Yesterday, Liz wrote so eloquently about how much she loved to write and how it seems as though every situation--good or bad--gets filtered through her inner writer. She wondered if it was a bad thing that, even when she is in the midst of chaos and crisis, sickness and grief, the writer is still creating--inventing scenes, conversations, and scenarios. I've thought it about it all day because I truly recognized myself in her post (that kindred spirit thing we share!), and I've been trying to decide if it's something to feel guilty about or not.
Like Liz, as I sat in the hospice last year with my sister, Kate, I
confess I often created stories about the folks who passed by her room. I
didn't take notes, which I am wont to do too often, but snippets of
conversations, expressions, people's appearances, even words that I
probably had no business hearing, but did anyway because the doctor and
the family were right outside Kate's door, got immortalized in my
notebook later after I got home. I do it everywhere, watch and
listen--hospitals, doctor's offices, restaurants, the grocery store, in
the car . . .
I remember texting with Liz when I was in the airport on my way to stay with Son and Grandboy. It was really early in the morning, but Liz is a morning person, so texting her at seven a.m. wasn't out of line at all. I described some of my fellow passengers.There was the very old woman with the flowered cane who was waiting to preboard. She was elegant, dressed to the nines, and her lipstick was bright red--definitely a character. When I texted Liz about the too-cool guy in the black turtleneck and tweed sport coat with the ponytail, her answer was, "What's his story?" I didn't know then, but he's surely going to show up in a book one day--either hers or mine. It's what we do.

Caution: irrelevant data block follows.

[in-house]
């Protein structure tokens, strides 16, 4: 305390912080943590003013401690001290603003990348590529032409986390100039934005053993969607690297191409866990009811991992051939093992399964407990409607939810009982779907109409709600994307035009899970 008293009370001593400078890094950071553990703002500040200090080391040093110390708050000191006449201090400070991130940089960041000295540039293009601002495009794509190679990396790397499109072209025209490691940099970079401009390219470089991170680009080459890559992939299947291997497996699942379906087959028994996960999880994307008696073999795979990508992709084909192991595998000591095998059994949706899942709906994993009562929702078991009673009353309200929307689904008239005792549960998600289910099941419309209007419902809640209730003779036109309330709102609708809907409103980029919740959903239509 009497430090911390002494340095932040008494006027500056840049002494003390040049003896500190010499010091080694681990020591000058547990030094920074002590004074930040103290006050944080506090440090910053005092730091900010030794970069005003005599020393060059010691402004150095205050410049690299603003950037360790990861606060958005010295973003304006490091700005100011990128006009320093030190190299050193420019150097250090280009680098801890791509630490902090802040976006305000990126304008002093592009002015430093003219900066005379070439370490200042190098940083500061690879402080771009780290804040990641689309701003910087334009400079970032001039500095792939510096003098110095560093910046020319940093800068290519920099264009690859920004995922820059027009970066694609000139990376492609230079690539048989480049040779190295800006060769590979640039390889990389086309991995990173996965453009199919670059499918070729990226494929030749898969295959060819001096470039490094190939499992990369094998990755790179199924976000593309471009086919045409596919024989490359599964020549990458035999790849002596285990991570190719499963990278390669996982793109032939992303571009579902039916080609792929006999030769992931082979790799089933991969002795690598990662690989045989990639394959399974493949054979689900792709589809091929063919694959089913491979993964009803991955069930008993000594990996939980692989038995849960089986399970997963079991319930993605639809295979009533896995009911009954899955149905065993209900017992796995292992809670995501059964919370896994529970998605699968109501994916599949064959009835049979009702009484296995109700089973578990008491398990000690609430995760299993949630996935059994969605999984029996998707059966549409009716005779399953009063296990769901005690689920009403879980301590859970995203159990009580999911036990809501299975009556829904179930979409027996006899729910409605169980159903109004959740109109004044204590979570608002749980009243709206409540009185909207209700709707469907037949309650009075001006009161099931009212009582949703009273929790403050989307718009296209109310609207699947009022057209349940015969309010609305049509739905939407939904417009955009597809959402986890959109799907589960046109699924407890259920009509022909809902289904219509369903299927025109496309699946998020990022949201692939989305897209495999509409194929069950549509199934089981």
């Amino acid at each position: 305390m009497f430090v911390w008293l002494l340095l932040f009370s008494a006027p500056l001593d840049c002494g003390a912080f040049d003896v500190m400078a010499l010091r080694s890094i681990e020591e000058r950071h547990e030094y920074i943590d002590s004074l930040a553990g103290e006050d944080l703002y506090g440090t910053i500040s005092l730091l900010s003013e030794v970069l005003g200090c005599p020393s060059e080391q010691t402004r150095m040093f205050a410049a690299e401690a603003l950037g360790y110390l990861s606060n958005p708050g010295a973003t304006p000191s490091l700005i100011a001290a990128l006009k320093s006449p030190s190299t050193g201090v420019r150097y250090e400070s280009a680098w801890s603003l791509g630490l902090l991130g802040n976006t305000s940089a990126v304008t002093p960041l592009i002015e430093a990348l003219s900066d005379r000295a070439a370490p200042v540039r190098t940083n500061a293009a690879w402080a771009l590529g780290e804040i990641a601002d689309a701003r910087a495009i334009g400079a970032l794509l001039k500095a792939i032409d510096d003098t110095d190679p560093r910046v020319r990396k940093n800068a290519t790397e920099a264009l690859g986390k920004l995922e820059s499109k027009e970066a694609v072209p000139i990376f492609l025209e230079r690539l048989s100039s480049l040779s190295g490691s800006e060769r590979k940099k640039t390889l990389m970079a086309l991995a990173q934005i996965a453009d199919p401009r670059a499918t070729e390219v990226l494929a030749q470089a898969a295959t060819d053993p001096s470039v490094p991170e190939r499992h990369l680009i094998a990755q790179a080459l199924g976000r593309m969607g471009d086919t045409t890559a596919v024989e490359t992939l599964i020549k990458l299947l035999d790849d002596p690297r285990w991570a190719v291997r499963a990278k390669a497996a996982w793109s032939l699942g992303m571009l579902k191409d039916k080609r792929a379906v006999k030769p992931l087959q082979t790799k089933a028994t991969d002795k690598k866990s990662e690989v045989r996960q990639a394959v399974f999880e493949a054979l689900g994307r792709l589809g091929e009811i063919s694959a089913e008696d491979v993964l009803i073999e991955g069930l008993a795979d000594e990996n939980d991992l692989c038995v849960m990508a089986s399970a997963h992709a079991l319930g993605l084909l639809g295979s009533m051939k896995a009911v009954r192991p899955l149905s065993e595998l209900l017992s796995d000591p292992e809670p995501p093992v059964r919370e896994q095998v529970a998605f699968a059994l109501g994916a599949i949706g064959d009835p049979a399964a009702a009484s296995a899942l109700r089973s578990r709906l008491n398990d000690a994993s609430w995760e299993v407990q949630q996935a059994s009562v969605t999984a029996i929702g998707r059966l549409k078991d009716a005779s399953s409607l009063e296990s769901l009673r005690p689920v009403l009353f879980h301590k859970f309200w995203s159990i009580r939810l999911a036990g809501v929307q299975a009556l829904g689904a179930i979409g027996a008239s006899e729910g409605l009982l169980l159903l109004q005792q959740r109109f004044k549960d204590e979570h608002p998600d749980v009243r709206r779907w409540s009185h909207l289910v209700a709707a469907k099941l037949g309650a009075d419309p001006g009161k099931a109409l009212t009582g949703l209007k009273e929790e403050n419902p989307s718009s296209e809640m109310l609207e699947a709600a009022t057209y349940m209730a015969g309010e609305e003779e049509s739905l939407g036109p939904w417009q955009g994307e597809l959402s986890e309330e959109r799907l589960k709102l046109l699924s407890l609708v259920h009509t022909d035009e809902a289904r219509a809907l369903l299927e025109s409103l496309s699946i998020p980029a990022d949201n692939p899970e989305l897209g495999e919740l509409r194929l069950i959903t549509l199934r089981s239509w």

When writing is as necessary as breathing, you can't help yourself. And we shouldn't help ourselves or feel bad when it may seem that we aren't fully engaged in the moment. We are engaged, we're simply imprinting the moment. Not because that particular moment may end up in a story, although something like it could, I suppose. But more because when the time to actually sit down and write gets here, we need a deep well of words, settings, conversations, expressions, and emotions to draw upon to tell our stories. Also, writing life is what we do. . . even as it's happening, so Lizzie, never hush that writer in you, no matter when she turns up. She's why we are privileged to read your gorgeous and touching stories.
So, tell me, mes amies, does your inner writer kick in at times that may feel inappropriate? Do you shut her up or let it happen?
**The picture today is one I took in at the palace at Versaille, France when I was there with Son and DIL in 2009.